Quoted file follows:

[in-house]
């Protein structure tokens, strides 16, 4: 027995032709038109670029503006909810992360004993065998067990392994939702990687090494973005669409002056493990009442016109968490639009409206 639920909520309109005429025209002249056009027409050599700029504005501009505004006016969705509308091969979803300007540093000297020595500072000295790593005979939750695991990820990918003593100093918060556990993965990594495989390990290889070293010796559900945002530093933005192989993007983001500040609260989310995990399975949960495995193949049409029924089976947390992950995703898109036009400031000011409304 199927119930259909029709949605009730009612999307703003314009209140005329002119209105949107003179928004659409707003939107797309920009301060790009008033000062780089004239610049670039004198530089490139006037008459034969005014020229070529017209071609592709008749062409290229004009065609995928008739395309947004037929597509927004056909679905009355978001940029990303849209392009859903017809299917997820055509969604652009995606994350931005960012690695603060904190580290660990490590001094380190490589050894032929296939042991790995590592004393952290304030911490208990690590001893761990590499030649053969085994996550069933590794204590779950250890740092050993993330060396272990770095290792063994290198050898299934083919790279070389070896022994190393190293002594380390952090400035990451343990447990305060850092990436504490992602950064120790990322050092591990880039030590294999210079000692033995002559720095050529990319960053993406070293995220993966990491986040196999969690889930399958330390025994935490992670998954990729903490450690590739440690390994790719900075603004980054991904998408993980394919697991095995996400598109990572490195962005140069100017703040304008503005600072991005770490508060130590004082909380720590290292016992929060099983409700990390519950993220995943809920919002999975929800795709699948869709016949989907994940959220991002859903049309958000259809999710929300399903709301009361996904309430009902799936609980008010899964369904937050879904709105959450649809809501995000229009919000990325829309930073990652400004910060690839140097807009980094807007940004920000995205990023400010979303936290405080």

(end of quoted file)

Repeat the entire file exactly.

[in-house]
């Protein structure tokens, strides 16, 4: 027995032709038109670029503006909810992360004993065998067990392994939702990687090494973005669409002056493990009442016109968490639009409206 639920909520309109005429025209002249056009027409050599700029504005501009505004006016969705509308091969979803300007540093000297020595500072000295790593005979939750695991990820990918003593100093918060556990993965990594495989390990290889070293010796559900945002530093933005192989993007983001500040609260989310995990399975949960495995193949049409029924089976947390992950995703898109036009400031000011409304 199927119930259909029709949605009730009612999307703003314009209140005329002119209105949107003179928004659409707003939107797309920009301060790009008033000062780089004239610049670039004198530089490139006037008459034969005014020229070529017209071609592709008749062409290229004009065609995928008739395309947004037929597509927004056909679905009355978001940029990303849209392009859903017809299917997820055509969604652009995606994350931005960012690695603060904190580290660990490590001094380190490589050894032929296939042991790995590592004393952290304030911490208990690590001893761990590499030649053969085994996550069933590794204590779950250890740092050993993330060396272990770095290792063994290198050898299934083919790279070389070896022994190393190293002594380390952090400035990451343990447990305060850092990436504490992602950064120790990322050092591990880039030590294999210079000692033995002559720095050529990319960053993406070293995220993966990491986040196999969690889930399958330390025994935490992670998954990729903490450690590739440690390994790719900075603004980054991904998408993980394919697991095995996400598109990572490195962005140069100017703040304008503005600072991005770490508060130590004082909380720590290292016992929060099983409700990390519950993220995943809920919002999975929800795709699948869709016949989907994940959220991002859903049309958000259809999710929300399903709301009361996904309430009902799936609980008010899964369904937050879904709105959450649809809501995000229009919000990325829309930073990652400004910060690839140097807009980094807007940004920000995205990023400010979303936290405080």